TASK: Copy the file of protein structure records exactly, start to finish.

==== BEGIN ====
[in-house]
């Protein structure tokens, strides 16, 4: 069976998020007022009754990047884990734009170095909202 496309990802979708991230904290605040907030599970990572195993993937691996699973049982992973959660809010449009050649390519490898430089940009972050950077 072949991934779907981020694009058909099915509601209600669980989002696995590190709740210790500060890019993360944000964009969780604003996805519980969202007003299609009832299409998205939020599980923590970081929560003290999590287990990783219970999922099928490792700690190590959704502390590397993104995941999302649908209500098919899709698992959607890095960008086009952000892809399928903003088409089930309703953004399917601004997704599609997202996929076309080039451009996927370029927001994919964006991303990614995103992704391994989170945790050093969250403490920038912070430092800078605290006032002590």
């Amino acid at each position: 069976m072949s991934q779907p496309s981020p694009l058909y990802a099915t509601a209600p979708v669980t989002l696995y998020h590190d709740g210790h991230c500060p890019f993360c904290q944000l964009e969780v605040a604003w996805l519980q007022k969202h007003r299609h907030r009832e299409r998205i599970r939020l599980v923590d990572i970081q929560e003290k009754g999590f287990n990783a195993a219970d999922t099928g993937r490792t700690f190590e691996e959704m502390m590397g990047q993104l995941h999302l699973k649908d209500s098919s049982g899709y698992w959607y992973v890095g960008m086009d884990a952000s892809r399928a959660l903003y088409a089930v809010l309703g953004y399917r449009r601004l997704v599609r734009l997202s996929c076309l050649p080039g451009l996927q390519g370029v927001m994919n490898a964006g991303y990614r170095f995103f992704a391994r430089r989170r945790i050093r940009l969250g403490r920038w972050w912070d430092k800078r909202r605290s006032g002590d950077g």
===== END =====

[in-house]
């Protein structure tokens, strides 16, 4: 069976998020007022009754990047884990734009170095909202 496309990802979708991230904290605040907030599970990572195993993937691996699973049982992973959660809010449009050649390519490898430089940009972050950077 072949991934779907981020694009058909099915509601209600669980989002696995590190709740210790500060890019993360944000964009969780604003996805519980969202007003299609009832299409998205939020599980923590970081929560003290999590287990990783219970999922099928490792700690190590959704502390590397993104995941999302649908209500098919899709698992959607890095960008086009952000892809399928903003088409089930309703953004399917601004997704599609997202996929076309080039451009996927370029927001994919964006991303990614995103992704391994989170945790050093969250403490920038912070430092800078605290006032002590």
């Amino acid at each position: 069976m072949s991934q779907p496309s981020p694009l058909y990802a099915t509601a209600p979708v669980t989002l696995y998020h590190d709740g210790h991230c500060p890019f993360c904290q944000l964009e969780v605040a604003w996805l519980q007022k969202h007003r299609h907030r009832e299409r998205i599970r939020l599980v923590d990572i970081q929560e003290k009754g999590f287990n990783a195993a219970d999922t099928g993937r490792t700690f190590e691996e959704m502390m590397g990047q993104l995941h999302l699973k649908d209500s098919s049982g899709y698992w959607y992973v890095g960008m086009d884990a952000s892809r399928a959660l903003y088409a089930v809010l309703g953004y399917r449009r601004l997704v599609r734009l997202s996929c076309l050649p080039g451009l996927q390519g370029v927001m994919n490898a964006g991303y990614r170095f995103f992704a391994r430089r989170r945790i050093r940009l969250g403490r920038w972050w912070d430092k800078r909202r605290s006032g002590d950077g």